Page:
Thursday, October 24, 2013

Telenovelas: just like other television shows...on steroids

      Coming into this class I didn't realize how intensive the production of telenovelas was. During the first couple weeks I got a sense of the idea: one episode a day means things are pretty hectic. However, I didn't actually realize how hectic until our lecture on production. It is crazy. One of the things that baffles me the most is that the show isn't completely written before filming takes place. Because telenovelas play straight through from beginning to end there are no season breaks. The craziest part is that a writer can write a completely unplanned plot change in the middle of the show, or he can suddenly end the show depending on how it is received by the audience. I find it difficult for the actors to commit to the roles without knowing what will happen to their character. In contrast, I read somewhere recently that J.K. Rowling, the author of the Harry Potter series, told Alan Rickman (Severus Snape) the truth behind his character, and how he was actually protecting Harry, before it was even written in the books. Rickman was the only one to know this, and often the movie directors would try to make him act in a way that conflicted with this, but he would argue against it without divulging the secret. In the end, it made for a deeper performance on Rickman's part. BUT IN TELENOVELAS,  IT'S THE EXACT OPPOSITE! I'm not saying that is necessarily detracts from a character's performance, but it seems strange that a character may have a secret that is later written in and the actor discovers it in the same way as the audience.
      The speed at which the telenovela is produced is also terrifying. At the fastest, a writer will write a script, actors will receive it the next morning, and the whole episode will be filmed that day. Sometimes the production team is only a few episodes ahead of airing schedule. Working in the theater in the past, I can't imagine having to memorize a whole episode worth of lines the day of filming. I can understand why the actors hold onto their scripts until a millisecond before the director says action. I can even imagine how difficult it is for the prop team, or the post-production team, with being on such a tight schedule, hardly having time to get anything done. I guess this is why these people are professionals.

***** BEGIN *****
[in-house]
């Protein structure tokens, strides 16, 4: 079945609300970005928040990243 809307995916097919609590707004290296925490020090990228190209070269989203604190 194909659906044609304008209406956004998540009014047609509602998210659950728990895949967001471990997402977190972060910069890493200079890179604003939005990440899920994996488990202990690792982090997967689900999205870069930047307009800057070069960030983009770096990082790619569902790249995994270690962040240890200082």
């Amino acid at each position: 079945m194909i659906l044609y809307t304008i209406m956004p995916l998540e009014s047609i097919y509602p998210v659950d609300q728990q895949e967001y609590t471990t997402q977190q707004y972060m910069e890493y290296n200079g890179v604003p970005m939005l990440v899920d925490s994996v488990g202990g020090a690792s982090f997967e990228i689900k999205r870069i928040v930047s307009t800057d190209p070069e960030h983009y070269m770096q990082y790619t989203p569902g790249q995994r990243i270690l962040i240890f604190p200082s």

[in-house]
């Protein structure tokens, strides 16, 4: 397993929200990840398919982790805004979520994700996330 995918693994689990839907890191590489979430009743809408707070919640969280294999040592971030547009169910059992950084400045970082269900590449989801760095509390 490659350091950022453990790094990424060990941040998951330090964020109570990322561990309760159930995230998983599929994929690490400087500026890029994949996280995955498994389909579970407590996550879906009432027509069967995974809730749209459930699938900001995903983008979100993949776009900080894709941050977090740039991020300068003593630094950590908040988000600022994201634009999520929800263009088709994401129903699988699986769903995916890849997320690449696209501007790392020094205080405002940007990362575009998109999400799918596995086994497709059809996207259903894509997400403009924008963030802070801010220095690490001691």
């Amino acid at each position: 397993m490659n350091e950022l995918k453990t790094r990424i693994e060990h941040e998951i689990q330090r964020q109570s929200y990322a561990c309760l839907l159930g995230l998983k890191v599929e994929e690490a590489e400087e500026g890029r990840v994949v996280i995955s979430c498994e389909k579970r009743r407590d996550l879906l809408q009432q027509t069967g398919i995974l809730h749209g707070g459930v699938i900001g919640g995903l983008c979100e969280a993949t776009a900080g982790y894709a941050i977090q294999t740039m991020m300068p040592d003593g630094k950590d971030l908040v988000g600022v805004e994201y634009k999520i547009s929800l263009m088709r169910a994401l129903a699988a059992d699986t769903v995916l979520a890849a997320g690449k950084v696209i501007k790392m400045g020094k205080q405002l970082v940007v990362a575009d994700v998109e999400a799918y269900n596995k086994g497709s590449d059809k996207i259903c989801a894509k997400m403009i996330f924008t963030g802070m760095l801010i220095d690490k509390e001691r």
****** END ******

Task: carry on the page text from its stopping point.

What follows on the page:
While learning about the different jobs on set, my favorite was the script: the person who takes notes on actors' costumes, the set, and other details that are important for congruency when scenes are filmed out of order. I found this position very interesting because I love finding incongruencies in films and television shows. I can also imagine it being a very stressful job. I was also very surprised to discover the different directors for in-studio and on-location shots. I never thought of it that way. If I knew more about directing I would try to find differences in these types of scenes in "La Reina del Sur." All in all, the production side of telenovelas is incredibly interesting but I'm so glad I will never be a part of it.

1 comment:

  1. I'm with you- I'm glad I won't ever be a part of it because I don't think I could handle it! I think the intense work schedule speaks volumes about the level of dedication of everyone involved. And the fact that they do it over and over and over by working on multiple telenovelas during their career is a sign of how important telenovelas are in Latin American culture. The long days and insanely fast pace have to be taxing on those working on a telenovela, but something makes it worth it for them to keep doing it anyway. I have so much respect for all involved with producing telenovelas because it's clear to me that they have so much commitment and dedication to their audiences, and ultimately to the perpetuation of the genre that's so deeply rooted in their culture.

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